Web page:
- Improve communication of AELAS projects’ scope, costs, goals, and functions to all audiences.
- Manage data issues through robust data governance and streamlined data collection processes.
- Work with educational institutions of all levels and locations to improve technological capacity to utilize new systems.
- Establish a long-term planning mechanism for incorporating user feedback and implementing improvements to AELAS.
Plans for Improvement
ADE has taken the above recommendations to heart and is already moving forward with plans that will help AELAS be the education enhancement system it has the potential to become. AELAS applications are continually being launched, improved, and expanded. Districts are signing up for pilot projects every week, and schools use fully functional systems every day. With continued support from state legislators and buy-in from local educational authorities, AELAS will become the exemplary Arizona Education Learning and Accountability System it is destined to be.
Data Quality Commission Survey Results
The Real Cost of SAIS
ADE researchers study the costs of SAIS to districts and charters
- SAIS has approximately 2,000,000 identifiable errors every year
- Districts and charters spend $40 million dollars every year fixing ADE data errors
- Nearly 500 full-time employees statewide dedicated to making SAIS work in their district/charter
Vail School District tells Superintendent Huppenthal the real cost of SAIS
“The real tragedy [of SAIS] is that we have four highly-capable, technically-proficient individuals on the payroll just to make SAIS work…. I have to wonder what wonderful, amazing, creative things these four individuals could do to forward the mission of educating children if they didn’t have to spend all their time fixing SAIS.”
-Matt Federoff, Chief Information Officer, Vail School District
By Anne Ryman
The Republic | azcentral.com
Sun Jan 27, 2013
The Arizona education community is excited about AELAS!
“In dialog with my colleagues across the state, one thing is clear. The technological flow of student/school based data to and fro the state is significantly faster and more stable than it has ever been. Further, I believe that in the last two years, the ADE has progressed six years in the use of data for not only funding, but in preparing to efficiently use data as measures of learning and operational efficiencies of schooling. Where Arizona goes the next two years, is up to Arizona.“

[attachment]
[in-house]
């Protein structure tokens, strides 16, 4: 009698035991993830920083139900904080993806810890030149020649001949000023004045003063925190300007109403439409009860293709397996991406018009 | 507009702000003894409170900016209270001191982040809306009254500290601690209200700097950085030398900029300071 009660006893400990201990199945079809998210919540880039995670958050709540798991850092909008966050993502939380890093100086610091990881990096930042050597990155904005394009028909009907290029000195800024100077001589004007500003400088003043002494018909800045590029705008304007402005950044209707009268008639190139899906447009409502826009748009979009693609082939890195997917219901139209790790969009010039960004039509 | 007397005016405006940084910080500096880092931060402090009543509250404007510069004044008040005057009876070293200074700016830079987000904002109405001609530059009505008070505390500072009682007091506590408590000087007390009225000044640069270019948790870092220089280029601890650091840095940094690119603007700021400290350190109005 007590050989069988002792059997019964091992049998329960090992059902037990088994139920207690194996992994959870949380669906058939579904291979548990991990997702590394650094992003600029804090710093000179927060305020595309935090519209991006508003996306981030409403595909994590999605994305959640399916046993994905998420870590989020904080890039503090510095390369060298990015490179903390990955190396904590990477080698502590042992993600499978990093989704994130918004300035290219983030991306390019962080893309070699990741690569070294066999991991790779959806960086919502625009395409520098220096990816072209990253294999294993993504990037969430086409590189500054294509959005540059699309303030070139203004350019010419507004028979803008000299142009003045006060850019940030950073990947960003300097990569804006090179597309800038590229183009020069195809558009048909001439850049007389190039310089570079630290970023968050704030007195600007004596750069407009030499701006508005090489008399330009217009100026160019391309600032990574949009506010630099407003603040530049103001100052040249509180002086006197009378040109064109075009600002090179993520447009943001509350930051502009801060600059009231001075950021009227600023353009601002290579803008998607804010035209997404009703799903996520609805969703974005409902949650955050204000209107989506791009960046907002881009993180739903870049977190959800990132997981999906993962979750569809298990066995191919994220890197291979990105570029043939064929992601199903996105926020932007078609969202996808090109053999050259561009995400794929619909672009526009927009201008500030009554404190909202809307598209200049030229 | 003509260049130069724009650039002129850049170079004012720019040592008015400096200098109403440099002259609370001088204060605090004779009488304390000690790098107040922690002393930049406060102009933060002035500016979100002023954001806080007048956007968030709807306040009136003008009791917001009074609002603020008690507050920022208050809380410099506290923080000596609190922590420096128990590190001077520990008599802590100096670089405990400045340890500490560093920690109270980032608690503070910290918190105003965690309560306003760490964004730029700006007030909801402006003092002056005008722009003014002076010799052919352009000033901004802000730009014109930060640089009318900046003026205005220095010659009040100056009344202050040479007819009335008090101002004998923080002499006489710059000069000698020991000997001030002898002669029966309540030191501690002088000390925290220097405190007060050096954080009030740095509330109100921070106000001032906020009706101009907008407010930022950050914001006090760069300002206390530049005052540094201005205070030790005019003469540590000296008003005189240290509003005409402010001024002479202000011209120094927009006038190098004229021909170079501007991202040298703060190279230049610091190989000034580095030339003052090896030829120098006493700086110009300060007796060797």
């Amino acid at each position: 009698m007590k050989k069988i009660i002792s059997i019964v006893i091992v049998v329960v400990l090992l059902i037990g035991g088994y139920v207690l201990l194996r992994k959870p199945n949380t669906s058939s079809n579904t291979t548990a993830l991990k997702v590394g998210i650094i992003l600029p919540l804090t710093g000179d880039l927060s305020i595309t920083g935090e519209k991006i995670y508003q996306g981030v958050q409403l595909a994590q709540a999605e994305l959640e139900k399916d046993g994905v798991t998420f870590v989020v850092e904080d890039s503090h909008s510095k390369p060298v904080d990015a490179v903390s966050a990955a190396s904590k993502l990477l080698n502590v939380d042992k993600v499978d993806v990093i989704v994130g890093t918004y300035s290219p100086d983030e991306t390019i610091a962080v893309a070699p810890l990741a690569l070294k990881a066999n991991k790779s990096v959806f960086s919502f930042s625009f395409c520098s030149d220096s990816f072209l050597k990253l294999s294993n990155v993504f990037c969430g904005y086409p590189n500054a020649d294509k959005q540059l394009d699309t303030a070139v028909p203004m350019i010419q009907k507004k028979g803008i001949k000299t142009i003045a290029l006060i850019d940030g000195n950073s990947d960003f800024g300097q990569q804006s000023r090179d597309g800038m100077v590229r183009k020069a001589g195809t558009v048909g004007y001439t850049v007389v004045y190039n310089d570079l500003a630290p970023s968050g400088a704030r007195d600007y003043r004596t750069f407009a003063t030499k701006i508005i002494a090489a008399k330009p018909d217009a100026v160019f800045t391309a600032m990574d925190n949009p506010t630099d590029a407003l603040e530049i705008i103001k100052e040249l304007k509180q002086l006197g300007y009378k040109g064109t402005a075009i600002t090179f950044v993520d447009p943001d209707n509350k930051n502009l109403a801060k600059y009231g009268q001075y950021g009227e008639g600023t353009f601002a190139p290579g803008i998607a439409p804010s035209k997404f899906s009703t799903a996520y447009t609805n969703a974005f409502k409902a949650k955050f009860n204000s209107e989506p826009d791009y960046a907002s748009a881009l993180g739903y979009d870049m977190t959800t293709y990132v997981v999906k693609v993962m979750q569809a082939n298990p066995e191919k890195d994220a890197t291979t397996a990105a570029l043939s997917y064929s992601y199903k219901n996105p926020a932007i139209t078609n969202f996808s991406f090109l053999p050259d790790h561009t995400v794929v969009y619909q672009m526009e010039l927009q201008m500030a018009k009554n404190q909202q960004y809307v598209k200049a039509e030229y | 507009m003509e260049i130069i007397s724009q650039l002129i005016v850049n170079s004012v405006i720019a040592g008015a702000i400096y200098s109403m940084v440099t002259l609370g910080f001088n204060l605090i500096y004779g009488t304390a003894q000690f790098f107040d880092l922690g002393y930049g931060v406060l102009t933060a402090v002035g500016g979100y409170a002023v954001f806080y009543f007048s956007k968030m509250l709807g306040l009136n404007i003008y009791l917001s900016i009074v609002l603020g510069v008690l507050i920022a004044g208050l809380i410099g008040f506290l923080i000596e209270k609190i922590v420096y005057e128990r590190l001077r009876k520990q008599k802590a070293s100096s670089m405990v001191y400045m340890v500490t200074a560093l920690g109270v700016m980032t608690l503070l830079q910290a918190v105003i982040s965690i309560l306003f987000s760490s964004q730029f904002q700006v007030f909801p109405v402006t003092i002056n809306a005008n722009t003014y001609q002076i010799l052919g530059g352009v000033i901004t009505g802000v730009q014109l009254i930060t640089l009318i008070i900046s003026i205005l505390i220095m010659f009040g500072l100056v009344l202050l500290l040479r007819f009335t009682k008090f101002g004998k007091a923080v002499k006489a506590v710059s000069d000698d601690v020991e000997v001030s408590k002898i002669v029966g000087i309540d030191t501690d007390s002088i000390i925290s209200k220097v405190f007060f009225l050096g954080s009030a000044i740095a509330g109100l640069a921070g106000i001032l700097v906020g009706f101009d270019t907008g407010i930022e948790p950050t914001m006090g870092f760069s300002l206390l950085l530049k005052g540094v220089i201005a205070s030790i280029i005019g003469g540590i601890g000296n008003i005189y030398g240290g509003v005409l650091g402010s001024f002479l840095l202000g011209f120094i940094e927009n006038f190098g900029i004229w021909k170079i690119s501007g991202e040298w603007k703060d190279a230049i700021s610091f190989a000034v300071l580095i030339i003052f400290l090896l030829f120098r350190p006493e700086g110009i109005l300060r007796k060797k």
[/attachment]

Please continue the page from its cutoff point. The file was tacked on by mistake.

- Jeff Billings, Information Technology Director, Paradise Valley Unified School District
Large K12 School District Representative, Arizona Data Quality Governance Commission
Watch video testimonial
- Michele Norin, Chief Information Officer, University of Arizona
Vice Chair, Data Governance Commission
“The technology infrastructure for the Arizona Department of Education is woefully lacking. In order for Arizona’s educational system to become high performing this inadequacy must be resolved.”
–Calvin Baker, Superintendent, Vail School District
“This wonderful state cannot begin to address the many needs of our students without appropriate data and this can only come from a significant investment in technology. It is a contradiction to expect schools to use data to drive instruction if ADE cannot do the same thing.”
– Ron Neil, Superintendent, Sequoia School
“I often work for several days to organize my students’ AIMS data in a way that is meaningful. I can’t even imagine the hour count across our district, or our city, or better yet, our state. However, after working with ADE as a pilot school, I look forward to seeing this dashboard in action, so I can create my game plan before the first day of school, and service each of my students starting on day one.“
– Kate Robold, 5th Grade Teacher, Senita Elementary School
“Please support the Arizona Department of Education’s data system overhaul/upgrade/replacement. It is vital that we have information that is accurate, current and accessible.”
Myriam M. Roa, Superintendent, Phoenix Elementary School District #1
“The current data system is so bad, we would have better luck using a divining rod to determine what our disbursement will be each month. This is the number one problem for us.”
Kathy Tolman, Legacy Schools